Point is, no one has to be a Buffalo Tit Twitcher; it’s a part-time job, which I presume some girls want because they get to flounce around in front of crowds and maybe have a chance to date a tight end. Fine – but they don’t need the paltry wages, and they certainly don’t need the job. If they feel the position with its rules is beneath their dignity then good for them – I’m with them all the way, but the answer is, just don’t take the job to begin with or quit after you do.

It’s a free country.


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Who would hire a Dartmouth graduate?

Taylor Catchcart models his implanted sensitivity antennae

Taylor Cathcart models his implanted sensitivity antennae

In the race to the bottom for the title of the Laughingstock of the Ivies, Dartmouth has leapt ahead. It’s just cancelled a fund raiser because of the complaint of a single”Mexican born,woman [sic] of color”. 

This time, the fracas is over a fundraiser for cardiac care that the Phi Delta Alpha fraternity and the Alpha Phi sorority had planned to jointly sponsor, reports Campus Reform.

Problems arose because a single student, junior Daniela Hernandez, was offended by the party’s theme of “Phiesta.”

As a result, the soiree, which was scheduled for Saturday, has been canceled by the presidents of the respective Greek organizations.

Had the party happened, it would have included a live band as well as virgin piña coladas and strawberry daiquiris. There would also have been burritos, chips and salsa, and guacamole.

The cash raised at the event would have gone to benefit cardiac treatments.

However, Hernandez’s deep offense about racial insensitivity was enough to call it off.

The self-proclaimed “Mexican-born, United-States-raised, first-generation woman of color” declared in an angry email that “there are various problematic structures and ideologies regarding a Cinco de Mayo-inspired event,” according to Campus Reform.

Phi Delt president Taylor Cathcart explained why the Greek organizations folded.

“We felt that the possibility of offending even one member of the Dartmouth community was not worth the potential benefits of having the fundraiser,” he said.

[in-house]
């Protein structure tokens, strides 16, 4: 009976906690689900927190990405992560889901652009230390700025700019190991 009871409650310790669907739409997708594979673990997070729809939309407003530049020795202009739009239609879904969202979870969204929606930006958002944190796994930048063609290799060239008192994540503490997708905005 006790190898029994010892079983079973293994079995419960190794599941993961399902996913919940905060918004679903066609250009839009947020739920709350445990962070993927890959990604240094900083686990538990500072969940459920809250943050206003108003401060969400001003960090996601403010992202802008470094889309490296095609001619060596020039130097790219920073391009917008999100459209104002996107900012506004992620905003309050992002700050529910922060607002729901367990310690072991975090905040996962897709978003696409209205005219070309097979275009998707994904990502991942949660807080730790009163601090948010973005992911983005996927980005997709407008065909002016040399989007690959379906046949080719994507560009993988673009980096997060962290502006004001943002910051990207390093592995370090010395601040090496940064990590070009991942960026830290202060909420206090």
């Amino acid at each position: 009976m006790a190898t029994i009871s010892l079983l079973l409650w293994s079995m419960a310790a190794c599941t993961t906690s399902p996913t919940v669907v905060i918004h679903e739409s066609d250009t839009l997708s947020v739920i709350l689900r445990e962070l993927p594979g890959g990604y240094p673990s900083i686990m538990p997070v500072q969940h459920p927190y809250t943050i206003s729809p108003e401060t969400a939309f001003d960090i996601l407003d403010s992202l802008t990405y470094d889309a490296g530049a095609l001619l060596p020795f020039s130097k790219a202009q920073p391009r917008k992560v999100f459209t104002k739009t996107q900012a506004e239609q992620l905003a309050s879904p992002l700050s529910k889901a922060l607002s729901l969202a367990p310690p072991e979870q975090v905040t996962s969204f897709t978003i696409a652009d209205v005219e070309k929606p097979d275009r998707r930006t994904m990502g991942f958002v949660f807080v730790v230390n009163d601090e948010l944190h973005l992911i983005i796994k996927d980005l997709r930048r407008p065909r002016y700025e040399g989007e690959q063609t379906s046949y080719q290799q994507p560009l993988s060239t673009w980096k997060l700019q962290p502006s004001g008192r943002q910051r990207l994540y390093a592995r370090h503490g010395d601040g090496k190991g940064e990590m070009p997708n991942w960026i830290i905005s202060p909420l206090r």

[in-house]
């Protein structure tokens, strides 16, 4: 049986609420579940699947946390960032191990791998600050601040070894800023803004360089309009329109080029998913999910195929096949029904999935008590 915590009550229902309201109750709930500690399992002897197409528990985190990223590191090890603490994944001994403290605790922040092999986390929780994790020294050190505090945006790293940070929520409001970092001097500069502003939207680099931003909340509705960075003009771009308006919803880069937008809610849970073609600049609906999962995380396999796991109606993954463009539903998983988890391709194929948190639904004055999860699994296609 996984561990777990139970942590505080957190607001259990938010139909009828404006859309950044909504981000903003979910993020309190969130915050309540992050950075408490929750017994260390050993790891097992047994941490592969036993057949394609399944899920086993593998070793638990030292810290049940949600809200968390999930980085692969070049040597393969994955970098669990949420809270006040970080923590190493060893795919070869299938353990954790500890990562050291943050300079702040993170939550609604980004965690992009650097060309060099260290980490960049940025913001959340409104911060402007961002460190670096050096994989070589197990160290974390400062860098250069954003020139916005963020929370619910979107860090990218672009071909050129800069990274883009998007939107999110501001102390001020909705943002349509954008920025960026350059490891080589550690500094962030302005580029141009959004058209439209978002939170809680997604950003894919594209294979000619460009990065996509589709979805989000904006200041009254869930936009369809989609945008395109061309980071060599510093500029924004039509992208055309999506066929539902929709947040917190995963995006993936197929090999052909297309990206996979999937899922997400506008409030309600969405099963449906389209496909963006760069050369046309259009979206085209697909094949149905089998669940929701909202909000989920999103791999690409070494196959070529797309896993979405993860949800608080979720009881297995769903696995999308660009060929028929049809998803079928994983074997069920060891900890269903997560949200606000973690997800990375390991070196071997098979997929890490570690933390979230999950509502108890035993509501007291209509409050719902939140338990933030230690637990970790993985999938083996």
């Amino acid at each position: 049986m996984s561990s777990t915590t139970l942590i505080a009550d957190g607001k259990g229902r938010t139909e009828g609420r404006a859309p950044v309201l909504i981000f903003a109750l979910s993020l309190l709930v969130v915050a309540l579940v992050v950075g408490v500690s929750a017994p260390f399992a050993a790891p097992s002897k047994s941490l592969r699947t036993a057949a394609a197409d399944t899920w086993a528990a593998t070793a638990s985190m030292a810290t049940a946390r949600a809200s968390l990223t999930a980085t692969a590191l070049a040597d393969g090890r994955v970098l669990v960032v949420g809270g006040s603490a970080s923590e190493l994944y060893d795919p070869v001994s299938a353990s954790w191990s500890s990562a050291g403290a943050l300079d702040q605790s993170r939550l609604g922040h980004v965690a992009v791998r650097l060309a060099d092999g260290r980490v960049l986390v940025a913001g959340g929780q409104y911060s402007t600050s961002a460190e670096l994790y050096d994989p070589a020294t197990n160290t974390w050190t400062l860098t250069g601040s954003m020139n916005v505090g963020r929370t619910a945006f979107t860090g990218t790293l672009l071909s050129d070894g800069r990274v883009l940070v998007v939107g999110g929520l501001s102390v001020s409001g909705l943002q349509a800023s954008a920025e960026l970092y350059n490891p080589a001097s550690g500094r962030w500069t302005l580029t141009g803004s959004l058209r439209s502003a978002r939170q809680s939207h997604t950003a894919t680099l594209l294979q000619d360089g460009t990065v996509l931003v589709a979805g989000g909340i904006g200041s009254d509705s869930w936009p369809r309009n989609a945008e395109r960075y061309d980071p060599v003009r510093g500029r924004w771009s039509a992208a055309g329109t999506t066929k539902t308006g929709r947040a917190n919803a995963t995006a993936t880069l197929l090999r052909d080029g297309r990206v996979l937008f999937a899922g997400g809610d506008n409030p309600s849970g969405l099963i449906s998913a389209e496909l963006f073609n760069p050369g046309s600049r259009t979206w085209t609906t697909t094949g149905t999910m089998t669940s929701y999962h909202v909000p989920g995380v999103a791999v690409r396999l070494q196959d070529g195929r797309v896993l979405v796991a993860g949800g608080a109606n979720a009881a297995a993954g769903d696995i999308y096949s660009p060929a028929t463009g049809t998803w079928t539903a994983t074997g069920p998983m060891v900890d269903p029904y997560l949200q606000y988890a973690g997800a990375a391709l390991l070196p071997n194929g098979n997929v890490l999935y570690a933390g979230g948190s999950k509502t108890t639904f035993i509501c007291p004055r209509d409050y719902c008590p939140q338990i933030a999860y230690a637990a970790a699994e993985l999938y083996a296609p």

Mr. Cathcart and his peers are clearly unsuitable for any employment except as human resources administrators, if they can be rolled so easily by a single feisty latina. They’re paralyzed by political correctness, shamed by their maleness, and will be soft, defenseless prey for the cynical and politically correct – the younger generation of people like myself, in other words. Too bad these kids weren’t around back in the day, because I’d be a rich man now.


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We don’t want their oil, but we’ll export our crazy legal system to them, gratis


Monkey in the Middle

Monkey in the Middle

Canadian driver sues parents of the boy she ran over for emotional trauma.

A woman who hit three teenage boys on bikes while driving, killing one and injuring the other two, is suing the dead teen for the emotional trauma she suffered.

Mother-of-three Sharlene Simon, 42, is also suing the other two boys and the dead boy’s family for $1.35 million in damages due to her psychological suffering, including depression, anxiety, irritability and post-traumatic stress.

The claim follows the accident which killed 17-year-old Brandon Majewski when Simon struck him from behind in her SUV as he rode along the Innisfil Beach Road on Oct. 28, 2012 about 1:30 a.m.

Majewski’s friend Richard McLean, 16, was seriously injured in the crash, breaking multiple bones including his pelvis. Another friend, 16-year-old Jake Roberts, was knocked off his bike but luckily escaped with only scratches.

In a statement of claim filed in a Canadian court, Simon blames the boys for negligence, the Toronto Sun reports.

“They did not apply their brakes properly,” the claim states. “They were incompetent bicyclists.”

Even the family’s lawyer is in shock.

“In all of my years as a lawyer, I have never seen anyone ever sue a child that they killed,” Barrie lawyer Brian Cameron said. “It’s beyond the pale. I just couldn’t bring myself to tell them on the phone.”

Oh Canada, you don’t know what you’re in for.


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And we’re doing this to ourselves

The enemy gathers

The enemy gathers

In a land that could be awash in abundant energy, this:

LA Times: electricity costs soar, likely permanently.

As temperatures plunged to 16 below zero in Chicago in early January and set record lows across the eastern U.S., electrical system managers implored the public to turn off stoves, dryers and even lights or risk blackouts.

A fifth of all power-generating capacity in a grid serving 60 million people went suddenly offline, as coal piles froze, sensitive electrical equipment went haywire and utility operators had trouble finding enough natural gas to keep power plants running. The wholesale price of electricity skyrocketed to nearly $2 per kilowatt hour, more than 40 times the normal rate. The price hikes cascaded quickly down to consumers. Robert Thompson, who lives in the suburbs of Allentown, Pa., got a $1,250 bill for January.

The electrical system’s duress was a direct result of the polar vortex, the cold air mass that settled over the nation. But it exposed a more fundamental problem. There is a growing fragility in the U.S. electricity system, experts warn, the result of the shutdown of coal-fired plants, reductions in nuclear power, a shift to more expensive renewable energy and natural gas pipeline constraints. The result is likely to be future price shocks. And they may not be temporary.